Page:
Perhaps the most extraordinary experimental film ever unleashed outside the confines of the art house circuit, "Time Code" is a confident and daring attempt by director Mike Figgis ("Leaving Las Vegas," "The Loss of Sexual Innocence") to plant his flag on the barely-explored shores of 21st Century filmmaking.
Shooting on hand-held digital video in four continuous takes all running at once, Figgis splits the screen in quadrants like a security camera monitor and fiddles with the audio to draw your eye where he wants it. Then like an orchestral conductor, he unspools a precisely synchronized 93 minutes of raw, unedited, real-time footage, tracking multiple, largely-improvised narratives about a sampling of misanthropic, self-absorbed Hollywood denizens.
Packed with talented, name stars starving for something original to chew on, "Time Code's" has several stories -- some tense and emotional, others cynical and facetious -- unfolding simultaneously and often crossing paths.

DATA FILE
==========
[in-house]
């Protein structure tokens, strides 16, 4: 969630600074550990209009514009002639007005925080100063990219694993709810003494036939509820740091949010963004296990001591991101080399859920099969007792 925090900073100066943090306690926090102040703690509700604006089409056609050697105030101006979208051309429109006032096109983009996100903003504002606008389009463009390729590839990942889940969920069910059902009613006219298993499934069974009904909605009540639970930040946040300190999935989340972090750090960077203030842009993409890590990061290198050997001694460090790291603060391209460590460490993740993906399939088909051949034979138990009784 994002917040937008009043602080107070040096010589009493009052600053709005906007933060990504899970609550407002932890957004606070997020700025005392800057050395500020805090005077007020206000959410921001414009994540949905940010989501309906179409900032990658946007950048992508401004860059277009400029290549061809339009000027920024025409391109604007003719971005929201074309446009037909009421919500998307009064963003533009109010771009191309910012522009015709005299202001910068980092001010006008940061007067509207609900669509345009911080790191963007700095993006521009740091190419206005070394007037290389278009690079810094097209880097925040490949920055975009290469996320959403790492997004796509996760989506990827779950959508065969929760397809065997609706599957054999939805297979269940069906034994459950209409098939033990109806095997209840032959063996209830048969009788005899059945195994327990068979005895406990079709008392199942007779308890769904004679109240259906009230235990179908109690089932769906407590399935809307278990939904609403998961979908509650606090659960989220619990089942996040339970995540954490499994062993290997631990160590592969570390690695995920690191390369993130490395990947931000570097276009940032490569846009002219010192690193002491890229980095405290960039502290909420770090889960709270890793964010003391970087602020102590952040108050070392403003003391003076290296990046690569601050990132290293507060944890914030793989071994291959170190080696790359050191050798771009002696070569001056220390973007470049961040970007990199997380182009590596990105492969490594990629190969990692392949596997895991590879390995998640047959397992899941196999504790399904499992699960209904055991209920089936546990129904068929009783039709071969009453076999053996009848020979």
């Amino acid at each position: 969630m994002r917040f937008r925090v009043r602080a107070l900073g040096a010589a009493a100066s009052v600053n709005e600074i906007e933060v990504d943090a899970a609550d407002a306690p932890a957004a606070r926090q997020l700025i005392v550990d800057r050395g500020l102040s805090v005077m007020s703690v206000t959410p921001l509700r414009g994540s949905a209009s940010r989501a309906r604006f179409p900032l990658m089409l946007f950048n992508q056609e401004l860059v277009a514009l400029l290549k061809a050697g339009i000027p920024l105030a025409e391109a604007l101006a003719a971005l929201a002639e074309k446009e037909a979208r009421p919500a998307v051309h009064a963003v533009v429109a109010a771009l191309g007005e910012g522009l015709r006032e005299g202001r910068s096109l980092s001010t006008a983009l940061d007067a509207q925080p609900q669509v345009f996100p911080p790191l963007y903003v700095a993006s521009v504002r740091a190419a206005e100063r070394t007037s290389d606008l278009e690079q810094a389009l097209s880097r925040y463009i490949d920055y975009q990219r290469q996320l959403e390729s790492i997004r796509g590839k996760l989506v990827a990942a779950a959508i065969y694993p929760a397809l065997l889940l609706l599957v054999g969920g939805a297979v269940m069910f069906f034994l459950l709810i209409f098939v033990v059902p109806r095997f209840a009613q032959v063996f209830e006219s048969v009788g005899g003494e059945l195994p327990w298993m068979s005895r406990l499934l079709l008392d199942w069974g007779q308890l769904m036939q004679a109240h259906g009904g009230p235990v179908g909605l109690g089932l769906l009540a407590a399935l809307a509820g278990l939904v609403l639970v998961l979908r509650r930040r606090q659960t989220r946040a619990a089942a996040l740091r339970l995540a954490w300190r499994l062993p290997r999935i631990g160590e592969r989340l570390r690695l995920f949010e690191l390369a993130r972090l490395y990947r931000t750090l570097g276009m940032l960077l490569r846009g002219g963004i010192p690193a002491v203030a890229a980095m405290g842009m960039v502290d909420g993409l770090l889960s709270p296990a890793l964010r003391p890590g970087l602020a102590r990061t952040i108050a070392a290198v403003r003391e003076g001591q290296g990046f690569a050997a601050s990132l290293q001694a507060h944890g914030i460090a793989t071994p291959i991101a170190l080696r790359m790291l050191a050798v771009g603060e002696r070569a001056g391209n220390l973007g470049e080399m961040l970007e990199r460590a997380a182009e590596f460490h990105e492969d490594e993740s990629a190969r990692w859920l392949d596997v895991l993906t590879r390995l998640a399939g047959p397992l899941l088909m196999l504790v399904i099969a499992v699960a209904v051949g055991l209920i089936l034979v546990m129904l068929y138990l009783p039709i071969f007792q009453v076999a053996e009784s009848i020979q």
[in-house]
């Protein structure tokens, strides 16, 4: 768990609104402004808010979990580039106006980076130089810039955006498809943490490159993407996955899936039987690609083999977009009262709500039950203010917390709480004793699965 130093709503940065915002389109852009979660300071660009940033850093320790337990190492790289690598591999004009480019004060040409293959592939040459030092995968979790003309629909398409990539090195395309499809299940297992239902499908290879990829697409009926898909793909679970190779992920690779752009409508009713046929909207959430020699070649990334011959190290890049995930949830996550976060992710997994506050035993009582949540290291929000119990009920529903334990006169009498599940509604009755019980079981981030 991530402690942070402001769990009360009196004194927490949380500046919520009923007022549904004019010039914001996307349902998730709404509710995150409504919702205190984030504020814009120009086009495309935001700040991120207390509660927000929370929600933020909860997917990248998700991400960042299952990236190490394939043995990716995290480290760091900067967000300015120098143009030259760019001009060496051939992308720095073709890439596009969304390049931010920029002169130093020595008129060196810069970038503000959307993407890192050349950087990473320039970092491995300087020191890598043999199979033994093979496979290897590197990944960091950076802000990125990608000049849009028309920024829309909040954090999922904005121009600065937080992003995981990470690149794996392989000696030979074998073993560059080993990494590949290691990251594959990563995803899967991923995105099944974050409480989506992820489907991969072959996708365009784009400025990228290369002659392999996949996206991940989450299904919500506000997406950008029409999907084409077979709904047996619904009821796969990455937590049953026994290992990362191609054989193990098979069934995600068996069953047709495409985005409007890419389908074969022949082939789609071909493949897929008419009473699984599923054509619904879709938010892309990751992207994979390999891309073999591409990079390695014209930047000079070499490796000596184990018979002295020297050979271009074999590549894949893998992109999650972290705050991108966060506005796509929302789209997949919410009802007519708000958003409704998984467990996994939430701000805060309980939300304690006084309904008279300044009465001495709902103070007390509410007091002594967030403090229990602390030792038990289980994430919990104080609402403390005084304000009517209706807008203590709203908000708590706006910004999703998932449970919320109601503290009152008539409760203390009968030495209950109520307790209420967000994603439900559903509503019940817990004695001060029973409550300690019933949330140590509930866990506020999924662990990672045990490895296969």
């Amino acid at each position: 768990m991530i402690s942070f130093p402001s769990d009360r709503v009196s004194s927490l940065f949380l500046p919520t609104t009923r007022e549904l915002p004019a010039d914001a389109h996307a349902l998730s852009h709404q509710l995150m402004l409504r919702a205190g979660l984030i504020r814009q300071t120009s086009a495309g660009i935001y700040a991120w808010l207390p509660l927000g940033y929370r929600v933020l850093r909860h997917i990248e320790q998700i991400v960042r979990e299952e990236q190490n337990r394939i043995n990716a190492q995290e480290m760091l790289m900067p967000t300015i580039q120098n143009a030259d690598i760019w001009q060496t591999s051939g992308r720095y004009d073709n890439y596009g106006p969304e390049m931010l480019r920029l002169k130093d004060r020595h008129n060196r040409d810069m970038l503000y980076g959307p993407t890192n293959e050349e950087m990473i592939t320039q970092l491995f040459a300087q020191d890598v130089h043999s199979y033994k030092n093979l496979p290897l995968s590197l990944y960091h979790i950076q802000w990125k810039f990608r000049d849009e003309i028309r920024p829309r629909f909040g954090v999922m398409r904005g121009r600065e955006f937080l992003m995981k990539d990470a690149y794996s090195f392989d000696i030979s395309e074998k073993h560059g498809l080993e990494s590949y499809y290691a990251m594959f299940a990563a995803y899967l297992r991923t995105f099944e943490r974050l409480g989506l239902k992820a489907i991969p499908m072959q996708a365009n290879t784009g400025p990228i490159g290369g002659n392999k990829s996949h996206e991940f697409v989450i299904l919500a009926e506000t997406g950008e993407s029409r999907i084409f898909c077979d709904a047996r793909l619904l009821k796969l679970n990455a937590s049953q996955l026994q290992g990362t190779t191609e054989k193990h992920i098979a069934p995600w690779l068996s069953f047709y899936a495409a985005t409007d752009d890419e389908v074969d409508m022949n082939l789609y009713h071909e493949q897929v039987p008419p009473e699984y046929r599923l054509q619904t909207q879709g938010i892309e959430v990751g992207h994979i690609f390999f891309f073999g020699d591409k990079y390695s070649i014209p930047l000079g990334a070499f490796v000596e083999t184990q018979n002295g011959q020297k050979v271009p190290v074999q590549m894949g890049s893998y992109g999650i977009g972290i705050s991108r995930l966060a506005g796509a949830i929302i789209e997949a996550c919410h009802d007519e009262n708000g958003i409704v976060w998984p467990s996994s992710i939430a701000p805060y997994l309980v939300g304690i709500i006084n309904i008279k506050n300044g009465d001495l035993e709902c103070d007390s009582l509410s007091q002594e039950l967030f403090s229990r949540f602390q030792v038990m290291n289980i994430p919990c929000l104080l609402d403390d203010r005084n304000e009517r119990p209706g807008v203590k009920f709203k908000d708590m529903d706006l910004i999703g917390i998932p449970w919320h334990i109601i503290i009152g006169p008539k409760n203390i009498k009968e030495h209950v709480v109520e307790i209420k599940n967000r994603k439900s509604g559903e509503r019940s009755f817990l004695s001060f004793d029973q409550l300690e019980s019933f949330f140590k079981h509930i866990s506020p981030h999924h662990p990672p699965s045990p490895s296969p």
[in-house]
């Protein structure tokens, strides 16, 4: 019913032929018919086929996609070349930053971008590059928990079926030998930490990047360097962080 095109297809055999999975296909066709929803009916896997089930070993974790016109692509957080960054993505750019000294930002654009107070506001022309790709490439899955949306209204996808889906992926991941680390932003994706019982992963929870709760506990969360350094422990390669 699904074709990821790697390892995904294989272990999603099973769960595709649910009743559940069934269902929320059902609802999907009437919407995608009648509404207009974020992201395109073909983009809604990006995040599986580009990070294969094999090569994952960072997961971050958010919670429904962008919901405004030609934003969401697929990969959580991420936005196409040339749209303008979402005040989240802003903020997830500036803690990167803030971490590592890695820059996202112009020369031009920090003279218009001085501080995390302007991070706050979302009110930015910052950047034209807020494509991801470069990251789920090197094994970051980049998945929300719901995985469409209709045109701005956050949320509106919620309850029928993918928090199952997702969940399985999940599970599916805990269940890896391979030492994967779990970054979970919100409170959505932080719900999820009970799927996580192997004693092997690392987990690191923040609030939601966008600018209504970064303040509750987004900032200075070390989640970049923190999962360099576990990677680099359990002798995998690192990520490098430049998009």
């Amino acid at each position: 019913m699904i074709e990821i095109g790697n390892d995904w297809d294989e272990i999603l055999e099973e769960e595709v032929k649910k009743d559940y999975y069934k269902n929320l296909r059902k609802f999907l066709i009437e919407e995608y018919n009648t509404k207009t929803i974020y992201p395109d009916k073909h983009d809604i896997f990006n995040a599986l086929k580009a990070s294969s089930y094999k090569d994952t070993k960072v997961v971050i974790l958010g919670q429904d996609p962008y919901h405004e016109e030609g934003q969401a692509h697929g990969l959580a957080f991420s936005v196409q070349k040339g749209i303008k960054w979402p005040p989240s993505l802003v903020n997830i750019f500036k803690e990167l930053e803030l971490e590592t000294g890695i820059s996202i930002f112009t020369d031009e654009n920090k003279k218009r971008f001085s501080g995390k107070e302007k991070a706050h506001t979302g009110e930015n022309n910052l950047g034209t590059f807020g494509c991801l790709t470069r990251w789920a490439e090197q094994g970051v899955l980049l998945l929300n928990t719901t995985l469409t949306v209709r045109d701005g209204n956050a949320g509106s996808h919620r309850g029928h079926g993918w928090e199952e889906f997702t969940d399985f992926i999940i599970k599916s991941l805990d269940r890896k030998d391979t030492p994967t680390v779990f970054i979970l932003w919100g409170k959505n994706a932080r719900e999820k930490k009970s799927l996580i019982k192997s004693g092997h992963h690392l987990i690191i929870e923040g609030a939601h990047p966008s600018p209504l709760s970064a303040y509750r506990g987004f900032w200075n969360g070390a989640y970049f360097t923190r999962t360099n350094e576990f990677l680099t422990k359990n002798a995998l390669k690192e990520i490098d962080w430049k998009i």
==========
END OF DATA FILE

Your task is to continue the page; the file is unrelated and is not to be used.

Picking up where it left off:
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There's a lot of intrusively leaden, urban-industrial style and distracting, pop-edited minutia masquerading as cleverness in writer-director Michael Almereyda's modern Manhattan "Hamlet."
Just the inordinate amount of blatant product placement -- apparently a misguided commentary on consumerism -- is by itself enough to obscure Shakespeare's profundity and passion in a virtual haze. Ophelia listens to Moviefone in one scene for absolutely no reason -- she's not even going to the movies -- and the "To be or not to be" soliloquy takes place in the action section of a Blockbuster store, for cryin' out loud. Why the director would do such a thing is so confounding that you'll tune out half the speech trying to figure it out. Certainly that isn't what he had in mind.
But while it's burdened by such shortcomings, this Y2K date-stamped take on the melancholy Dane -- appropriately played by Ethan Hawke as a brooding, film student heir to a business empire called the Denmark Corp. -- is nonetheless a mildly compelling visitation on the Bard's most complicated tragic hero.
Continue reading: Hamlet Review